A year after wildlife group scare attack on volunteers in Bolton says badgers need more protection


Conservation enthusiasts urge Greater Manchester police and elected mayor Andy Burnham to do more for animals.

Wildlife enthusiasts are urging authorities to do more for Greater Manchester’s badgers, a year after one of their volunteers was attacked in a horrific attack in Bolton.

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The group claims that attacks on badgers and settlements are still « widespread » in the North West and require a serious response from police forces.

The call came on the first anniversary of an incident in which a volunteer was brutally shoveled and wounded in the head by a gang on the road.

What does the badger group tell the animals and what does it want to see?

The Badger group says crimes against animals are « widespread » and that the North West as a whole is a « hotspot » for illegal activities involving wildlife.

The Lancashire Badger Group, which covers the northern counties of Greater Manchester, told police it had reported several incidents in the past month involving animals excavating settlements.

South Manchester Badger Group, meanwhile, was called in last month for a poisoning by dogs and three puppies killed.

Environmentalists say crimes against badgers have increased nationally since the start of the Covid-19 pandemic.

Animals face threats such as interference with settlements, badger bait, shooting, trapping, poisoning, poaching and lamp burning with dogs, as well as damage to their habitats due to land development.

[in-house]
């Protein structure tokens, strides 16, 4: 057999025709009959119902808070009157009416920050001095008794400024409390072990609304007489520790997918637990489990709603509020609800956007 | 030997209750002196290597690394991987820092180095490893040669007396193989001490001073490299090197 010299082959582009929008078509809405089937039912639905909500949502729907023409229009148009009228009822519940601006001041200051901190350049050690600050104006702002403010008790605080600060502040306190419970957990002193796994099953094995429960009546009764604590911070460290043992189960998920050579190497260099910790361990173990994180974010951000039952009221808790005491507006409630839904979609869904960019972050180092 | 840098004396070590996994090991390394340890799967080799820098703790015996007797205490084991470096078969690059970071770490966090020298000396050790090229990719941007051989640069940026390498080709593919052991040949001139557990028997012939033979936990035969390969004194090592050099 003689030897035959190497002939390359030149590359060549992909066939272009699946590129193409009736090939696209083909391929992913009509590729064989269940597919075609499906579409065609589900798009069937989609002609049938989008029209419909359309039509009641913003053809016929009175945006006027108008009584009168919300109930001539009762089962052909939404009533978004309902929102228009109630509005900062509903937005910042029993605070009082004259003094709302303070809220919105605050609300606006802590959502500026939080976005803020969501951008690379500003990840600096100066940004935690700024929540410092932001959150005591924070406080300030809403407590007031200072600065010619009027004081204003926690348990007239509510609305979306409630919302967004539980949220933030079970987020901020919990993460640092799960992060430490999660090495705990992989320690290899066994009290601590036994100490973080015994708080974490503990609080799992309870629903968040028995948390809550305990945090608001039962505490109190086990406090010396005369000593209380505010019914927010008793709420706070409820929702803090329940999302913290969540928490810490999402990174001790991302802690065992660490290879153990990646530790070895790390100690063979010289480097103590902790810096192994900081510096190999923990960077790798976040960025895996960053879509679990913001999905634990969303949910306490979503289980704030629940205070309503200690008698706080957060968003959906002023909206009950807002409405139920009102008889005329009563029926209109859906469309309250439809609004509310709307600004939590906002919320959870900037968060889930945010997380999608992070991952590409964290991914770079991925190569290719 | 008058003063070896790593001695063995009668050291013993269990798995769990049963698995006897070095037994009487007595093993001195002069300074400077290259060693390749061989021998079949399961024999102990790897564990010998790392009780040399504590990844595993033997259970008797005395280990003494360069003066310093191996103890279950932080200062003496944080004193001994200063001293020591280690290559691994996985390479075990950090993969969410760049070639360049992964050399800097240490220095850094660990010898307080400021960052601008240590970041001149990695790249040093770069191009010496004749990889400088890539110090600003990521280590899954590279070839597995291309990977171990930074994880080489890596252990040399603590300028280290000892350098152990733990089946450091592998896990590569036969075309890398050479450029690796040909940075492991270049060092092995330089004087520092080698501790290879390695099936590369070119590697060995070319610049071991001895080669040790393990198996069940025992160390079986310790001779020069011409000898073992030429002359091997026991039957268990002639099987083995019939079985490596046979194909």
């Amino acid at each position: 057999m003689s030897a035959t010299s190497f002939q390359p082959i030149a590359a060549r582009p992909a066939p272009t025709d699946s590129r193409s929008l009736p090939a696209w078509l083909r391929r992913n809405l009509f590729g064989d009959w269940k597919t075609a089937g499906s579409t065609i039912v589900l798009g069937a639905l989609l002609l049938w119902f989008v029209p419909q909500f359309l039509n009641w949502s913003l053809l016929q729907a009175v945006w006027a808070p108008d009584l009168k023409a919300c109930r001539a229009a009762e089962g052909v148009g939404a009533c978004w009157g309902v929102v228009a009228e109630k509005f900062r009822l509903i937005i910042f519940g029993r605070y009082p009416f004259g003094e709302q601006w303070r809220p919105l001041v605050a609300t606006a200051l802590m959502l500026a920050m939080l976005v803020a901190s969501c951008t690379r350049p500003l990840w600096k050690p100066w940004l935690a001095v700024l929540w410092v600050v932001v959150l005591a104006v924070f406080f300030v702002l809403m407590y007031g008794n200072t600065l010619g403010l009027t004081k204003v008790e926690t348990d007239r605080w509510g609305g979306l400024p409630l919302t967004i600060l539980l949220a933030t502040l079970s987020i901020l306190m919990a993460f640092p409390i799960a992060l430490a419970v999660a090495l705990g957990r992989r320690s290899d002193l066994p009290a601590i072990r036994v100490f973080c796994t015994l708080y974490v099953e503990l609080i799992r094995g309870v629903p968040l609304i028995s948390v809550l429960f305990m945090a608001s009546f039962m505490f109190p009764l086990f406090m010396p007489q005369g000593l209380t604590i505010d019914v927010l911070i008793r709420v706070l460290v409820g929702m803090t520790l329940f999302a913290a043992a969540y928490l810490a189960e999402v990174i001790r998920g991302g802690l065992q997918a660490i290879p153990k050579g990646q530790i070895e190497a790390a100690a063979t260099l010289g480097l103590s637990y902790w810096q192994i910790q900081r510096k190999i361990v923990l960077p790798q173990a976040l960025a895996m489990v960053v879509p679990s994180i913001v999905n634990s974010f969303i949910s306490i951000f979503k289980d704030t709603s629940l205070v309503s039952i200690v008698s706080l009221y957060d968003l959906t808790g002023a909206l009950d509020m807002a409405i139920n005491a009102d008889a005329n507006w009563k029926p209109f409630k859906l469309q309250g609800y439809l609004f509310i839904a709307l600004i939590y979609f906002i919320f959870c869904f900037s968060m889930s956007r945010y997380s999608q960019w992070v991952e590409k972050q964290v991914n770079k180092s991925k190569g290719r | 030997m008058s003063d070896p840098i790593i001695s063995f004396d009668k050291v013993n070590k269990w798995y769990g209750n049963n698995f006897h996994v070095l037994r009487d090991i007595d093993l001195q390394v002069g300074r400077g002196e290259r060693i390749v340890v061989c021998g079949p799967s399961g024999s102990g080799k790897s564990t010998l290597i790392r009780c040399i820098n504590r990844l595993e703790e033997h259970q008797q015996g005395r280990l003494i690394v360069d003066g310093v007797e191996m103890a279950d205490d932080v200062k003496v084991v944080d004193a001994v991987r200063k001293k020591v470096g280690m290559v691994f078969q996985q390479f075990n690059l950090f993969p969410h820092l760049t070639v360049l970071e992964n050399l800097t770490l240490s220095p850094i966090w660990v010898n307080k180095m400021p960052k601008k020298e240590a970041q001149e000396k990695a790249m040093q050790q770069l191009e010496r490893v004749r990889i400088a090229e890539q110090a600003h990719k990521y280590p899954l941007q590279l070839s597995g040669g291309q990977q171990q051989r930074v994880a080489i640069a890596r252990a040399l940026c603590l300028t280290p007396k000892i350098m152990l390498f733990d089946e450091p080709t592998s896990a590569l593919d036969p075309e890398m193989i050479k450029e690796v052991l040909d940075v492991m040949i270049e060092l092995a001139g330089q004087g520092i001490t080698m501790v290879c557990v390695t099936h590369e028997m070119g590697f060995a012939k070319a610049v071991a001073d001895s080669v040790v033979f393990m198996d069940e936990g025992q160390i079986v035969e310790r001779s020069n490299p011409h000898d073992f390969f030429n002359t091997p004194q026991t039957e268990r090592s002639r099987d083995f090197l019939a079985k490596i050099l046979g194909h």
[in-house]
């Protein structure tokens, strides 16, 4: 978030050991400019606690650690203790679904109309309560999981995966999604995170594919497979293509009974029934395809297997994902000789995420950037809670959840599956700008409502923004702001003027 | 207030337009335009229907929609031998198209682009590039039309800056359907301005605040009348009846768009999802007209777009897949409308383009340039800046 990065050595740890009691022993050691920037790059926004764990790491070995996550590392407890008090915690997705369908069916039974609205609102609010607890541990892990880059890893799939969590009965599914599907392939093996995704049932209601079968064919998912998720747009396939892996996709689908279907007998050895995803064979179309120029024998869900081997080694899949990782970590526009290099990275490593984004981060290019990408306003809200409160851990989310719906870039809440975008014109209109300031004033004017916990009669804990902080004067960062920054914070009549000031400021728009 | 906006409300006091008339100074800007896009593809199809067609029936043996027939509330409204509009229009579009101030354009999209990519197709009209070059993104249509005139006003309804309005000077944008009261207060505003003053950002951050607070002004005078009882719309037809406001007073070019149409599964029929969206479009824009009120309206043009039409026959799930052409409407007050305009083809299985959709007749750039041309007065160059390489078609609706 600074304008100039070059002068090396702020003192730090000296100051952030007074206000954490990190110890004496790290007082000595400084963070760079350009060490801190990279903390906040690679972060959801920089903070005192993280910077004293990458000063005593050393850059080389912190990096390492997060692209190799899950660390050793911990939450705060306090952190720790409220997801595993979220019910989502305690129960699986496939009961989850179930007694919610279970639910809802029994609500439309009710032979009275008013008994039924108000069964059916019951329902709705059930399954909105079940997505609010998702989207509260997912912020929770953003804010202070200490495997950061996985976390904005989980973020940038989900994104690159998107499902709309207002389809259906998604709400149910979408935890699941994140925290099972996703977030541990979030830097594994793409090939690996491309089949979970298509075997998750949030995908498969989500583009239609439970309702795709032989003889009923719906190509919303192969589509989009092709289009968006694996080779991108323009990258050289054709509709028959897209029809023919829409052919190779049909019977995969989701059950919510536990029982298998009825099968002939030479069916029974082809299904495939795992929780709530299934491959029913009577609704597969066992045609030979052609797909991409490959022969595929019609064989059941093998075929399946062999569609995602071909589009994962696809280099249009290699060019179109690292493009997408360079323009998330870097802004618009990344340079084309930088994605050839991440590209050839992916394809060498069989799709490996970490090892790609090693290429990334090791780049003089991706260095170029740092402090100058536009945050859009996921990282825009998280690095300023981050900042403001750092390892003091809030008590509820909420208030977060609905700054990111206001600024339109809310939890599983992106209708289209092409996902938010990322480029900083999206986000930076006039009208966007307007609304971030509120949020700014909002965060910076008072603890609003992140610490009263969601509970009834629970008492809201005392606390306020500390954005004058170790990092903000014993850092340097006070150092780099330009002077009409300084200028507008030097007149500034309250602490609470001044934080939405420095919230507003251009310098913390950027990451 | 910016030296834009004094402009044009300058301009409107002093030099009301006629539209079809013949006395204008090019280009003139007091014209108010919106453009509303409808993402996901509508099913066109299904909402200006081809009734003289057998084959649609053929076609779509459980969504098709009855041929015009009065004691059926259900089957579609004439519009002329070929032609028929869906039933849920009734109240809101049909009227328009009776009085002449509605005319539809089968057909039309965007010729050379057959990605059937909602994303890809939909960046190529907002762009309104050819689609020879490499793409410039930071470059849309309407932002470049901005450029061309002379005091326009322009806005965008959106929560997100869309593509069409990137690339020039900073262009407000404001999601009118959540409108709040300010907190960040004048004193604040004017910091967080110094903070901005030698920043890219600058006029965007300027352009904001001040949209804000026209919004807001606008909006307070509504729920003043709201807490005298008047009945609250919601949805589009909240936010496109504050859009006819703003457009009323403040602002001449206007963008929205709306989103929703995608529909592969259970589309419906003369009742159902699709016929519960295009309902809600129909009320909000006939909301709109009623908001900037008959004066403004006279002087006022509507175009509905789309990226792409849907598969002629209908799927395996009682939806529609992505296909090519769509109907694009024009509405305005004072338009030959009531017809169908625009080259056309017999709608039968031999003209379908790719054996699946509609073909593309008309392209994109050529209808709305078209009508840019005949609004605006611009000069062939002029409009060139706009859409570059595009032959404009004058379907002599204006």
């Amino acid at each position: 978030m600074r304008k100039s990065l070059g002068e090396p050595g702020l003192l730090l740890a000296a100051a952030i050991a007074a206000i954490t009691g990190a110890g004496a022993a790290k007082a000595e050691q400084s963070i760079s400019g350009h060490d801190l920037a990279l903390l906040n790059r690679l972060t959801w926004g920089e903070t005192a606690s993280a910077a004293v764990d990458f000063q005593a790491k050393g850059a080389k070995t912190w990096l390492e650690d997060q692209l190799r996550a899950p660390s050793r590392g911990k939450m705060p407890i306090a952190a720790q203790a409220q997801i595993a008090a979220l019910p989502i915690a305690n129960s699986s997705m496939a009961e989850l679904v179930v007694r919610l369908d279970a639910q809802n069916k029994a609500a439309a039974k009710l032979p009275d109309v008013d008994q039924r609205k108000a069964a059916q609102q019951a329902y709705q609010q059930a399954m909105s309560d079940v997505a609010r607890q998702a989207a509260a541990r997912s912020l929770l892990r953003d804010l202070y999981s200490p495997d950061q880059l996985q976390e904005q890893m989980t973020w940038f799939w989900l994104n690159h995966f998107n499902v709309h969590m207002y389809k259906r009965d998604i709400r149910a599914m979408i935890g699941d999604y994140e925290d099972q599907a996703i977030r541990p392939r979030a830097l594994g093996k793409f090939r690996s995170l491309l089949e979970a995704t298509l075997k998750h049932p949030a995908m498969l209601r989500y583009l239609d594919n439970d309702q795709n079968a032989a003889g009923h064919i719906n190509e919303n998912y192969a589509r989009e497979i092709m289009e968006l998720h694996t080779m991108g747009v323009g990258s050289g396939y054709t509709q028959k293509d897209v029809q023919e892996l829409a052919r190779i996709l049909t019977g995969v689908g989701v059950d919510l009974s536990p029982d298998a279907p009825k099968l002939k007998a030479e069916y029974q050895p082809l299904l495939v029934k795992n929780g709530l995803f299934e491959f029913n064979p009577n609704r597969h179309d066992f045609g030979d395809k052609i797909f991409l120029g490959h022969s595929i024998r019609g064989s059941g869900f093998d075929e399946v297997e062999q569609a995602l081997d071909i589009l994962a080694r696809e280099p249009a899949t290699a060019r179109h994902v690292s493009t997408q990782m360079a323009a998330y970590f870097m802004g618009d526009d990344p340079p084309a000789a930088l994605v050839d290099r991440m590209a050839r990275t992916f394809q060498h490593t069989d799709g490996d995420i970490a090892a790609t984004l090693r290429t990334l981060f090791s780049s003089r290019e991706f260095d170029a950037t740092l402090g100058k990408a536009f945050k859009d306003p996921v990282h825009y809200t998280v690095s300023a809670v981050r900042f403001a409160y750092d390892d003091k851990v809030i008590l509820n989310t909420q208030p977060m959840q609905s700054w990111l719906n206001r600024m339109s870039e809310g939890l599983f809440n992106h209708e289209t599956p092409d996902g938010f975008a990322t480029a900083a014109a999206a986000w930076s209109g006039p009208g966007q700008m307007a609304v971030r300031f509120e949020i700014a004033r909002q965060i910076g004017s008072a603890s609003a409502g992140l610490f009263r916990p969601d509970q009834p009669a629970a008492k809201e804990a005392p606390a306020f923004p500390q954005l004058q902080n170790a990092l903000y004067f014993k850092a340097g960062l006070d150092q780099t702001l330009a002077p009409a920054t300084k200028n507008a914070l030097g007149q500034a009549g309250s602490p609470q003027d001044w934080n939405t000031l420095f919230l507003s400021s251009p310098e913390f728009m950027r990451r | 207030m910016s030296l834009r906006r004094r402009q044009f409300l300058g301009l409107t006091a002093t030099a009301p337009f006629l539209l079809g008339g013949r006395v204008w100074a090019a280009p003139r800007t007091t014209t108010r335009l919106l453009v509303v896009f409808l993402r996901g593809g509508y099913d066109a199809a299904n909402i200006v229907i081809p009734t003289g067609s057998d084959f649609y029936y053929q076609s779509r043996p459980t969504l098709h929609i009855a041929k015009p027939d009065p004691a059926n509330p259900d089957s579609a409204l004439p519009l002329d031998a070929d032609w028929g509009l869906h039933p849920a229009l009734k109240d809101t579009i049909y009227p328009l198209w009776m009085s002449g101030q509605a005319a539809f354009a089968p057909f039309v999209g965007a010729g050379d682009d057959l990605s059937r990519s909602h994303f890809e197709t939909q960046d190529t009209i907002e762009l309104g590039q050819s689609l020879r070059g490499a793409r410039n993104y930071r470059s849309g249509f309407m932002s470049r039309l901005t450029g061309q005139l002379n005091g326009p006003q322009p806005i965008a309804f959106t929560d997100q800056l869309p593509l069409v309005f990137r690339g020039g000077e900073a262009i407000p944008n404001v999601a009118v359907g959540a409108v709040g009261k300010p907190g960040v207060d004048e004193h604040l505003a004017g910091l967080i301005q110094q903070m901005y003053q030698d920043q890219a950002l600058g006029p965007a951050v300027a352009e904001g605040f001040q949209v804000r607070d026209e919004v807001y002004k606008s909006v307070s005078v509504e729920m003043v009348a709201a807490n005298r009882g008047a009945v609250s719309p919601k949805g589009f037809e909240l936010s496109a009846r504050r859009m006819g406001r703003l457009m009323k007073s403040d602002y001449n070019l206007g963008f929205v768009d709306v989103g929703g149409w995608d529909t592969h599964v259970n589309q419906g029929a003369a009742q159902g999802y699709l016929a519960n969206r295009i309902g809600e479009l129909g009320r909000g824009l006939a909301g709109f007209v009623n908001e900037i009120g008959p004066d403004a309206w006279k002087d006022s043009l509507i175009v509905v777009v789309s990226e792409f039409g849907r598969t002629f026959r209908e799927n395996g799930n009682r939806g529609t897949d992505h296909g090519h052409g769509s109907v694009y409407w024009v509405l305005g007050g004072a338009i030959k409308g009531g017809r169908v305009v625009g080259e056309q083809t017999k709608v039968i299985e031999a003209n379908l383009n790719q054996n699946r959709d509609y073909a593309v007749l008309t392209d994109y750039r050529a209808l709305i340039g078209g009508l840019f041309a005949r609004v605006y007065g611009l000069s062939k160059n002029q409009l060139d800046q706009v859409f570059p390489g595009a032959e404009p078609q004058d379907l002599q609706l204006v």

Volunteers from the Badger group found a damaged settlement

It now calls for reform in how wildlife crime is handled and wants to see a much stronger response from the Greater Manchester Police (GMP), including having specially trained special officers deployed across all city-region areas to deal with the problem.

The group is also lobbying Greater Manchester Mayor Andy Burnham to see if he can raise the issue.

They find it can be frustrating to deal with GMP and have them come out and investigate wildlife crimes.

Andy Hardman, vice president of Lancashire Badger Group, said: “We found that with GMP it could be very successful and missed. Sometimes you can’t reach the switchboard and sometimes we have to explain to them what the badger crime is.

“They can take steps to have officers meet us in the field or deal with live events that are occurring.

“We can also offer specific training for staff on what to look out for on sites and what the environments look like and are.”

One year after a volunteer with shock injuries

The group is calling for badger crime to be made a higher priority one year after a 41-year-old volunteer suffered shocking injuries while trying to help protect badgers.

While excavating a settlement in Bolton, he was brutally attacked by a gang of five using the gaps.

He was hospitalized with injuries that required plastic surgery and still suffers from pain and neurological issues.

The group says the case has since been dropped by GMP.

Andy said this incident should serve as a warning of how serious wildlife crimes are and how dangerous some of the criminals involved can be.

“The Bolton incident was terrible. It was just luck that he didn’t suffer the injuries that would change his life.

“Killing badgers – baiting, lighting lamps, fighting – is part of a regional network of criminal activity. There is evidence that the gangs that organize wildlife crimes also organize other crimes.

“If you see people interfering with a settlement, don’t approach them. Don’t put yourself in danger. »

What else has been said about the badger crime?

Anyone who realizes a wildlife crime has been committed is asked to call 999 and provide as much information as possible, including the exact location and description of the offenders as much as possible.

Badger groups also encourage anyone who sees anything suspicious about the animals to get in touch.


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Written by mbenfoddil

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